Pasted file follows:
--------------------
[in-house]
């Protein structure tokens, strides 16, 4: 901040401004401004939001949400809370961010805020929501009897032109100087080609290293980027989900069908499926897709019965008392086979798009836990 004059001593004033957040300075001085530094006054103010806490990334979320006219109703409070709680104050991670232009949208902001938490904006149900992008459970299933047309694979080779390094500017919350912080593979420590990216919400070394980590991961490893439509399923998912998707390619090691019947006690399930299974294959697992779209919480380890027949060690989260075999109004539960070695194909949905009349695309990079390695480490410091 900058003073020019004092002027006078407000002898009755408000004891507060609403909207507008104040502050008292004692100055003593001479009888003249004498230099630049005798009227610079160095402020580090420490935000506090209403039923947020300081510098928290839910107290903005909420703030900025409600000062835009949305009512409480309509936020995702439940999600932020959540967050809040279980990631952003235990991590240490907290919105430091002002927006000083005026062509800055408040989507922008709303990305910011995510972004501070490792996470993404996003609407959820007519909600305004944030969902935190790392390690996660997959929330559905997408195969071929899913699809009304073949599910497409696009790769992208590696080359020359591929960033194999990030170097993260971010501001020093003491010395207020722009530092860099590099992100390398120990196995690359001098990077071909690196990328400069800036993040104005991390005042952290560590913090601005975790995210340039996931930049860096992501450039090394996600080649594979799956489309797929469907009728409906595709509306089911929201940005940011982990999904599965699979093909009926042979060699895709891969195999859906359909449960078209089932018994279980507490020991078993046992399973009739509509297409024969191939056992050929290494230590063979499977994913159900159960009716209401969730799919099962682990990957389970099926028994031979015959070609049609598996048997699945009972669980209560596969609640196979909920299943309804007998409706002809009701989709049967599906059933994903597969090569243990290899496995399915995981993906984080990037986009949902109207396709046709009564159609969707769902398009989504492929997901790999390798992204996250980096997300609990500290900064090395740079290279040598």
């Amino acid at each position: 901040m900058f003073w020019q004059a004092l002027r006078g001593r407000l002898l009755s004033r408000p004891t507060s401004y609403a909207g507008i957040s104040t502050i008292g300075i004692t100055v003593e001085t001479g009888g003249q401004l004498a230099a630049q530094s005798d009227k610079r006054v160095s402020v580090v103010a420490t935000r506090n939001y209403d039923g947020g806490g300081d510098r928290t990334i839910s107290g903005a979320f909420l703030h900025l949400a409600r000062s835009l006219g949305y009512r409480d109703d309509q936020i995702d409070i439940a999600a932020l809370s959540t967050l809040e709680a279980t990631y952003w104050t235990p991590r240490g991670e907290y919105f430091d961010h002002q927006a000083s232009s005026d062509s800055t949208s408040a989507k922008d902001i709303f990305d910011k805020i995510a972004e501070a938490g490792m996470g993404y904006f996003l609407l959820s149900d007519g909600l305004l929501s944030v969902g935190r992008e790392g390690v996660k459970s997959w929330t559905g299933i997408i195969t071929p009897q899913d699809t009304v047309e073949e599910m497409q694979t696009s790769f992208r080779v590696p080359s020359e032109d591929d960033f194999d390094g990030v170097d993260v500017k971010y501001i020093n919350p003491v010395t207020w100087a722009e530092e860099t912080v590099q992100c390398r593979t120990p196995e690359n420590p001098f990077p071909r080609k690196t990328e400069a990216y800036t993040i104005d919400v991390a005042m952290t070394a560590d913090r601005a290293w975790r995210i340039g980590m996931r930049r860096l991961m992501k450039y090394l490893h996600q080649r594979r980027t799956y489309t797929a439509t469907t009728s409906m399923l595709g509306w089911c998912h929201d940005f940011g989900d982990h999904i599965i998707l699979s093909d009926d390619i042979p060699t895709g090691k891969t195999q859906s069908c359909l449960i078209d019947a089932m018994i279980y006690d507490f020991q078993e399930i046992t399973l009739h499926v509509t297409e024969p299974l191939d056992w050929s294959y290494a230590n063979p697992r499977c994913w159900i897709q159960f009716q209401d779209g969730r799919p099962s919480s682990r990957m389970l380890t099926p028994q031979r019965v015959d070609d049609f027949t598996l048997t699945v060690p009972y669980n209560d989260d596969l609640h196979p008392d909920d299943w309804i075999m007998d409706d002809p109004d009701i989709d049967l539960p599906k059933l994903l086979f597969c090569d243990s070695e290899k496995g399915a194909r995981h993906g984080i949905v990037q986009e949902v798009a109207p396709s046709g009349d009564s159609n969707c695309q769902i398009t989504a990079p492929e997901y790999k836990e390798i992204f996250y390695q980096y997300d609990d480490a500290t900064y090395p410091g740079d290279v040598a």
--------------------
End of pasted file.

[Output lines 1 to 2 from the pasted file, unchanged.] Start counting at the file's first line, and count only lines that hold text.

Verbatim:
[in-house]
């Protein structure tokens, strides 16, 4: 901040401004401004939001949400809370961010805020929501009897032109100087080609290293980027989900069908499926897709019965008392086979798009836990 004059001593004033957040300075001085530094006054103010806490990334979320006219109703409070709680104050991670232009949208902001938490904006149900992008459970299933047309694979080779390094500017919350912080593979420590990216919400070394980590991961490893439509399923998912998707390619090691019947006690399930299974294959697992779209919480380890027949060690989260075999109004539960070695194909949905009349695309990079390695480490410091 900058003073020019004092002027006078407000002898009755408000004891507060609403909207507008104040502050008292004692100055003593001479009888003249004498230099630049005798009227610079160095402020580090420490935000506090209403039923947020300081510098928290839910107290903005909420703030900025409600000062835009949305009512409480309509936020995702439940999600932020959540967050809040279980990631952003235990991590240490907290919105430091002002927006000083005026062509800055408040989507922008709303990305910011995510972004501070490792996470993404996003609407959820007519909600305004944030969902935190790392390690996660997959929330559905997408195969071929899913699809009304073949599910497409696009790769992208590696080359020359591929960033194999990030170097993260971010501001020093003491010395207020722009530092860099590099992100390398120990196995690359001098990077071909690196990328400069800036993040104005991390005042952290560590913090601005975790995210340039996931930049860096992501450039090394996600080649594979799956489309797929469907009728409906595709509306089911929201940005940011982990999904599965699979093909009926042979060699895709891969195999859906359909449960078209089932018994279980507490020991078993046992399973009739509509297409024969191939056992050929290494230590063979499977994913159900159960009716209401969730799919099962682990990957389970099926028994031979015959070609049609598996048997699945009972669980209560596969609640196979909920299943309804007998409706002809009701989709049967599906059933994903597969090569243990290899496995399915995981993906984080990037986009949902109207396709046709009564159609969707769902398009989504492929997901790999390798992204996250980096997300609990500290900064090395740079290279040598």